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1987 And All That: Aristocratic Xtraterrestrial Time-Traveling Thieves #1-6

by  in Comic News Comment
1987 And All That: Aristocratic Xtraterrestrial Time-Traveling Thieves #1-6

A column in which Matt Derman (Comics Matter) reads & reviews comics from 1987, because that’s the year he was born. Click here for an archive of all the previous posts in the series.

Aristocratic Xtraterrestrial Time-Traveling Thieves #1-6 (Comics Interview) by Henry Vogel, Mark Propst, T.R. Davidson (#1-2), Jim Massara (#3-6), Dwight Jon Zimmerman, David Anthony Kraft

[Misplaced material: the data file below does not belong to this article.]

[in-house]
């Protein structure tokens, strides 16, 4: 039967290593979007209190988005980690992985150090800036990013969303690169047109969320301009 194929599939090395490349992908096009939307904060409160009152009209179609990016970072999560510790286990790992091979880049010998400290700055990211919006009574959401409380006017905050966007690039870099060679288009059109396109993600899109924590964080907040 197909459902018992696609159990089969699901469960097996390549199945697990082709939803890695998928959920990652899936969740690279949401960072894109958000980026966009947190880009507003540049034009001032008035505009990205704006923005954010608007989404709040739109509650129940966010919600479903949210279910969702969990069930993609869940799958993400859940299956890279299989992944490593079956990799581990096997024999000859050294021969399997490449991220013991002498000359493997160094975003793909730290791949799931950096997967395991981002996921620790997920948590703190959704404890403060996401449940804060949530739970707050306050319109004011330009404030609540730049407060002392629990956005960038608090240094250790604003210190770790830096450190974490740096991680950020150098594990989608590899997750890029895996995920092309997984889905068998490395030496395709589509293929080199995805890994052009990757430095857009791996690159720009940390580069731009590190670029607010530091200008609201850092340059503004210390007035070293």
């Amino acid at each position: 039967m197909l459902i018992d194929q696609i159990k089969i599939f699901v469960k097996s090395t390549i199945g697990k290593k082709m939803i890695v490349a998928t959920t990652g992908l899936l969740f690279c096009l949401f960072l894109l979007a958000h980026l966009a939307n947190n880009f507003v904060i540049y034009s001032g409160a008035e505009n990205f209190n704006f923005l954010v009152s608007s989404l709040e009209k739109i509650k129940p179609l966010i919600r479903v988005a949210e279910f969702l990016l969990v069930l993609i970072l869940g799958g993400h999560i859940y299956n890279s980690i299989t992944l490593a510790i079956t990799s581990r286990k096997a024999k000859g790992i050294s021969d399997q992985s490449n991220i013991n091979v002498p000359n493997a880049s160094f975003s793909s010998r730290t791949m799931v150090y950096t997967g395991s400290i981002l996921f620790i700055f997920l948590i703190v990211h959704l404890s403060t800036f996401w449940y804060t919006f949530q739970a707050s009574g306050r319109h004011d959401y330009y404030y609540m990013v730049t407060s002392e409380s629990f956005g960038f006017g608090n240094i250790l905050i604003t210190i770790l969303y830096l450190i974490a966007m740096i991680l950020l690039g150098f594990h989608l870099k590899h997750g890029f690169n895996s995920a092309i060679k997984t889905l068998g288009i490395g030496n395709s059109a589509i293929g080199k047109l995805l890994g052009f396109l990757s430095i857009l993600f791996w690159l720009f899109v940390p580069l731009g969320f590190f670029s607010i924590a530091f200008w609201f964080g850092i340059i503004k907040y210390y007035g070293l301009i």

I’ve made seven or eight attempts at writing an opening sentence for this review, and none of them have quite clicked for me, so now I’m doing this. The trouble is that it’s hard to know where to start with Aristocratic Xtraterrestrial Time-Traveling Thieves. Every issue is a full, self-contained story, and each of those stories has its own themes and narrative focus, so on the one hand the series is a little all over the place. On the other hand, it always maintains a very particular comedic tone, even if it uses that tone to tell a wide variety of tales. The main characters, Fred (full name Pansafredicopacog) and Bianca, have a natural, fun relationship with one another, and their shared spirit of adventure and self-interest is at the heart of every story. They’re up for anything, and always aiming to come out on top, which allows writer Henry Vogel and artist Mark Propst to throw their protagonists into all kinds of crazy situations with equally entertaining results. The comic can sometimes be brazenly meta; Bianca and Fred are aware of their existence as comicbook characters, occasionally talking directly to Vogel and Propst and even, in one instance, escaping the book itself. At other times, it’s a much more direct, simple, even familiar series about a pair of lovable criminals getting into and out of trouble with the law, pulling off heists, and other such low-stakes antics. No matter what is going on plot-wise, AXTTT is never just one thing, because its stars and creators are too energetically playful to let the book sit still or even settle into any single idea for very long. Yet it manages never to stray too far from the central concept of any given issue, consistently telling complete, clear stories even as it refuses to entirely define itself.